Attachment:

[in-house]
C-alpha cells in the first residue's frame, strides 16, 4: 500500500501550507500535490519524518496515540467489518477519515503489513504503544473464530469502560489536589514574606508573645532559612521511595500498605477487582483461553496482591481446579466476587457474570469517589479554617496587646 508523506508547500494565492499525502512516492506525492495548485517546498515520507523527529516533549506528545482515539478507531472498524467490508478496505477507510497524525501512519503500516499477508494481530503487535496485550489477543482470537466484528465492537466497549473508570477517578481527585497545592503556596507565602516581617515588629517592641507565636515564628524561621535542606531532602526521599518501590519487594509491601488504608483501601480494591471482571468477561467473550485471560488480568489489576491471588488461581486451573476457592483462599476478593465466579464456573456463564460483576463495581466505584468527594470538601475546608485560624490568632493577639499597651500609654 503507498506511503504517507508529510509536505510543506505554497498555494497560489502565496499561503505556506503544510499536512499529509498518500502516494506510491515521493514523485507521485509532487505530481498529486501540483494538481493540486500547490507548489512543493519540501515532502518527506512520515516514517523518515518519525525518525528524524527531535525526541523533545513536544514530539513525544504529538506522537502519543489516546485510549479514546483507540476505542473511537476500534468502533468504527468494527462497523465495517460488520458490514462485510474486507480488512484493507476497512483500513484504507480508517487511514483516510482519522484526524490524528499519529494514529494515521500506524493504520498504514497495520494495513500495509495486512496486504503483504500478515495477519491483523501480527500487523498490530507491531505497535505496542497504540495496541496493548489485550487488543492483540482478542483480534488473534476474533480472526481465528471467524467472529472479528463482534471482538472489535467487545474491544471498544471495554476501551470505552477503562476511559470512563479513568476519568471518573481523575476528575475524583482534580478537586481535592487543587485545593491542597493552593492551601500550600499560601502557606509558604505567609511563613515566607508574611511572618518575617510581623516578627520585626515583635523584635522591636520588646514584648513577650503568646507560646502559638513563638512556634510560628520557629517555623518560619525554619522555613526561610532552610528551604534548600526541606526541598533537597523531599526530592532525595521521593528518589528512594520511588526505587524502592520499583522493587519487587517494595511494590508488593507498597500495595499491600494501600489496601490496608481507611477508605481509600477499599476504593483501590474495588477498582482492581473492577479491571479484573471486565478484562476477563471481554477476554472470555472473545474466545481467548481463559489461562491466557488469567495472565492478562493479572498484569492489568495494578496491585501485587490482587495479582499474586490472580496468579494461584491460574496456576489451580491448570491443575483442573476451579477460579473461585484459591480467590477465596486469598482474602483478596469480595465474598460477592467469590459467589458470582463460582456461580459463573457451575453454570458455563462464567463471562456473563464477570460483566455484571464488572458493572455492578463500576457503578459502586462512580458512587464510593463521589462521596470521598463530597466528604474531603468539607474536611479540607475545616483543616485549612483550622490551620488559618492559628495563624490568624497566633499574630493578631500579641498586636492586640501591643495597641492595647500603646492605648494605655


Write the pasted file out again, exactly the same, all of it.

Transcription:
[in-house]
C-alpha cells in the first residue's frame, strides 16, 4: 500500500501550507500535490519524518496515540467489518477519515503489513504503544473464530469502560489536589514574606508573645532559612521511595500498605477487582483461553496482591481446579466476587457474570469517589479554617496587646 508523506508547500494565492499525502512516492506525492495548485517546498515520507523527529516533549506528545482515539478507531472498524467490508478496505477507510497524525501512519503500516499477508494481530503487535496485550489477543482470537466484528465492537466497549473508570477517578481527585497545592503556596507565602516581617515588629517592641507565636515564628524561621535542606531532602526521599518501590519487594509491601488504608483501601480494591471482571468477561467473550485471560488480568489489576491471588488461581486451573476457592483462599476478593465466579464456573456463564460483576463495581466505584468527594470538601475546608485560624490568632493577639499597651500609654 503507498506511503504517507508529510509536505510543506505554497498555494497560489502565496499561503505556506503544510499536512499529509498518500502516494506510491515521493514523485507521485509532487505530481498529486501540483494538481493540486500547490507548489512543493519540501515532502518527506512520515516514517523518515518519525525518525528524524527531535525526541523533545513536544514530539513525544504529538506522537502519543489516546485510549479514546483507540476505542473511537476500534468502533468504527468494527462497523465495517460488520458490514462485510474486507480488512484493507476497512483500513484504507480508517487511514483516510482519522484526524490524528499519529494514529494515521500506524493504520498504514497495520494495513500495509495486512496486504503483504500478515495477519491483523501480527500487523498490530507491531505497535505496542497504540495496541496493548489485550487488543492483540482478542483480534488473534476474533480472526481465528471467524467472529472479528463482534471482538472489535467487545474491544471498544471495554476501551470505552477503562476511559470512563479513568476519568471518573481523575476528575475524583482534580478537586481535592487543587485545593491542597493552593492551601500550600499560601502557606509558604505567609511563613515566607508574611511572618518575617510581623516578627520585626515583635523584635522591636520588646514584648513577650503568646507560646502559638513563638512556634510560628520557629517555623518560619525554619522555613526561610532552610528551604534548600526541606526541598533537597523531599526530592532525595521521593528518589528512594520511588526505587524502592520499583522493587519487587517494595511494590508488593507498597500495595499491600494501600489496601490496608481507611477508605481509600477499599476504593483501590474495588477498582482492581473492577479491571479484573471486565478484562476477563471481554477476554472470555472473545474466545481467548481463559489461562491466557488469567495472565492478562493479572498484569492489568495494578496491585501485587490482587495479582499474586490472580496468579494461584491460574496456576489451580491448570491443575483442573476451579477460579473461585484459591480467590477465596486469598482474602483478596469480595465474598460477592467469590459467589458470582463460582456461580459463573457451575453454570458455563462464567463471562456473563464477570460483566455484571464488572458493572455492578463500576457503578459502586462512580458512587464510593463521589462521596470521598463530597466528604474531603468539607474536611479540607475545616483543616485549612483550622490551620488559618492559628495563624490568624497566633499574630493578631500579641498586636492586640501591643495597641492595647500603646492605648494605655